Eventually, he got out of my basement. And at that point I started exploring both what I needed for myself to heal, and to ensure that going forward, I'd practice much better boundary-setting and self-care, not just for the duration of this situation but for a more healthy ministry in general.

I do not doubt that there are some systemic issues related to self-care in churches. Some of that is related to expectations and biases and unspoken prejudices, and some of that is related to the particular ways that ministry extracts energy from women and minorities that I do not know and can only listen to and hope to understand. I as a white male, for instance, may meet with greater understanding or less resistance to getting away when I need to. As I've mentioned, colleagues who are women or POC occasionally point this out, and their reminders and stories are helpful.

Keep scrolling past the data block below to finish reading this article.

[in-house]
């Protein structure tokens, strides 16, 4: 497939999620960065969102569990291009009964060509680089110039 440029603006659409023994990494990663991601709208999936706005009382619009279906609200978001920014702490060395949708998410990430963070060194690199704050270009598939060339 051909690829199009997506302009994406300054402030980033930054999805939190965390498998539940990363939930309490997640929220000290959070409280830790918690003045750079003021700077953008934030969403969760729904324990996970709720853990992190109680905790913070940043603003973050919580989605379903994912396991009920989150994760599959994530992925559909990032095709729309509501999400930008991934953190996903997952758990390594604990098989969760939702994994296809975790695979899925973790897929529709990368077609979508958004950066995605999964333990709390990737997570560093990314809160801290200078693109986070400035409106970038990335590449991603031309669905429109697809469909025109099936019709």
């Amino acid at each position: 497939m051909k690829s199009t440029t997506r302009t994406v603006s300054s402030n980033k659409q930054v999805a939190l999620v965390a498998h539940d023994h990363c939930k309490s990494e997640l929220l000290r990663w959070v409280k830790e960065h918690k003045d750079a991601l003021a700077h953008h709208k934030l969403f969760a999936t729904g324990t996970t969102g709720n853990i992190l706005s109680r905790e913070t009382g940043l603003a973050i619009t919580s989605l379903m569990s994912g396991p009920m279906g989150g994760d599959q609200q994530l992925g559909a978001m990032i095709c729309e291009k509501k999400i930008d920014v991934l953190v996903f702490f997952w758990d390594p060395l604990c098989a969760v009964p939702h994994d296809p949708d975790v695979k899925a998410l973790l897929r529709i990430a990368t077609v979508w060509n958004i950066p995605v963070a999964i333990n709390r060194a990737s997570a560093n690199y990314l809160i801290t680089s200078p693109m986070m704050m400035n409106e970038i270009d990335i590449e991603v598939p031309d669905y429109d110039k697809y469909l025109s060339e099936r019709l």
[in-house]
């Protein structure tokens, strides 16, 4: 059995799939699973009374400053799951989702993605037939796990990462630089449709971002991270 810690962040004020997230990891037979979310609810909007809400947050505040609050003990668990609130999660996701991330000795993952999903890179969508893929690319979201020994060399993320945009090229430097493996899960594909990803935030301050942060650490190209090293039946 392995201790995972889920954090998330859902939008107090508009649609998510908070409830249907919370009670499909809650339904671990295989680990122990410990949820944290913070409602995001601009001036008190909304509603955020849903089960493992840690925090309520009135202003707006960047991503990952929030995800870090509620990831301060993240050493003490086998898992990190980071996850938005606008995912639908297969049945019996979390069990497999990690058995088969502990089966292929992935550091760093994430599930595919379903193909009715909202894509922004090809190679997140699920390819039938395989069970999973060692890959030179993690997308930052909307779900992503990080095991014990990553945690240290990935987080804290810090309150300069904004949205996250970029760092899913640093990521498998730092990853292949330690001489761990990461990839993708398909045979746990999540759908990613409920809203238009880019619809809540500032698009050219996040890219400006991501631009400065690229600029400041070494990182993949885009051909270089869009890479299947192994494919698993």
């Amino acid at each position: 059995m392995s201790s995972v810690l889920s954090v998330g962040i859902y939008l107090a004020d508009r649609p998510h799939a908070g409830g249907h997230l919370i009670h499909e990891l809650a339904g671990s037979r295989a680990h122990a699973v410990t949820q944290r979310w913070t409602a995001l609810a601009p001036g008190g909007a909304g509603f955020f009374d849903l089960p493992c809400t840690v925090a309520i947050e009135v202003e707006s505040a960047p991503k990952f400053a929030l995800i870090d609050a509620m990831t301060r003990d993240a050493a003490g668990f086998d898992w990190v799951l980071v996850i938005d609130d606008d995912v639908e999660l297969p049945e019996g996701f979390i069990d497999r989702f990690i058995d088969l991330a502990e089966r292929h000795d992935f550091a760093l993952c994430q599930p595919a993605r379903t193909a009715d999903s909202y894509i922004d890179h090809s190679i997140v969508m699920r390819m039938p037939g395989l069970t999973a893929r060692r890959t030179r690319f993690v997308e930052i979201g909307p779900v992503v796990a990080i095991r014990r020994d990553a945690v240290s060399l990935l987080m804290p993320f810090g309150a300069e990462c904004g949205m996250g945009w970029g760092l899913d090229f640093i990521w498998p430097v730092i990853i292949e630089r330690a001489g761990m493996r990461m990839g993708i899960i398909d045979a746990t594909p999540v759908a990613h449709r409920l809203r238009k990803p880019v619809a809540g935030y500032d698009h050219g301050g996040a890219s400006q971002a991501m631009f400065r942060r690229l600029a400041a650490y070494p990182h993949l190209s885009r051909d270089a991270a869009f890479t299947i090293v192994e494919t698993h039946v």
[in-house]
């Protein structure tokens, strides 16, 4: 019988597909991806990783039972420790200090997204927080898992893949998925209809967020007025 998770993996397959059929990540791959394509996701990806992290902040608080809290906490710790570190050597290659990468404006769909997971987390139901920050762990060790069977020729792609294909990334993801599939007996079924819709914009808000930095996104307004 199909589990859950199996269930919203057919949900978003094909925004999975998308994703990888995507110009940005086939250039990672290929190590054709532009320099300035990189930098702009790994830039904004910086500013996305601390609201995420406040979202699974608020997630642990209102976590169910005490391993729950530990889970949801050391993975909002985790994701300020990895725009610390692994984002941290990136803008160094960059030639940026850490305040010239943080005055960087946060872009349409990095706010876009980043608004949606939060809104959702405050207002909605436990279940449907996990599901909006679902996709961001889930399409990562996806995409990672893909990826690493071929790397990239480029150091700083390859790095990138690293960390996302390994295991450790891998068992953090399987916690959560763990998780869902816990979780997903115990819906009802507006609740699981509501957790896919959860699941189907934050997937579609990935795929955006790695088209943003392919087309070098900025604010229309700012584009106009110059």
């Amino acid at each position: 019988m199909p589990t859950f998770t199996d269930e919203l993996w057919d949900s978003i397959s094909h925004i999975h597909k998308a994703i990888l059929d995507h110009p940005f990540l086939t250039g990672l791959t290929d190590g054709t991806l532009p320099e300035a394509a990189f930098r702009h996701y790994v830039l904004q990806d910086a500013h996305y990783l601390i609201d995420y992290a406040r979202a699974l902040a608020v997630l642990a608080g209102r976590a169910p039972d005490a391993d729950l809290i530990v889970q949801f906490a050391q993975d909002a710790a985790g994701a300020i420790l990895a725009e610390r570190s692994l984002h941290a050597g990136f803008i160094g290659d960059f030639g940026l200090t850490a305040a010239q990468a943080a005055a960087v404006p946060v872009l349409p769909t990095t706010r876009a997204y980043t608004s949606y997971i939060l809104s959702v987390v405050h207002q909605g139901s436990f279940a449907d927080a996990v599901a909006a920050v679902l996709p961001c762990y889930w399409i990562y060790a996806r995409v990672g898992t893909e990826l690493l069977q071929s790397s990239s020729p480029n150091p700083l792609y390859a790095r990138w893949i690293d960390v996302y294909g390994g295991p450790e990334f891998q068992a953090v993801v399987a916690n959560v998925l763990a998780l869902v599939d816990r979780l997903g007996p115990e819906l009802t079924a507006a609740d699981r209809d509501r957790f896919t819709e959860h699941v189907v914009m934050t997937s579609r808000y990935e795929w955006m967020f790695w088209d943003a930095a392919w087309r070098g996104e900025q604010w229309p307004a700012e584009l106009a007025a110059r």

But the reason I am so passionate about clergy self-care and boundaries is because nearly a decade ago I learned firsthand what a severe lack of it does. 

This is the single most embarrassing experience of my ministry to date, with so many false assumptions and bad choices and terrible theology at every step. This is my first time really writing about it at all for that reason. The shame has been difficult to shake.

And even so many years later when I'm hesitant or wary or standoffish in social or pastoral situations it's in part because this experience still echoes in my psyche.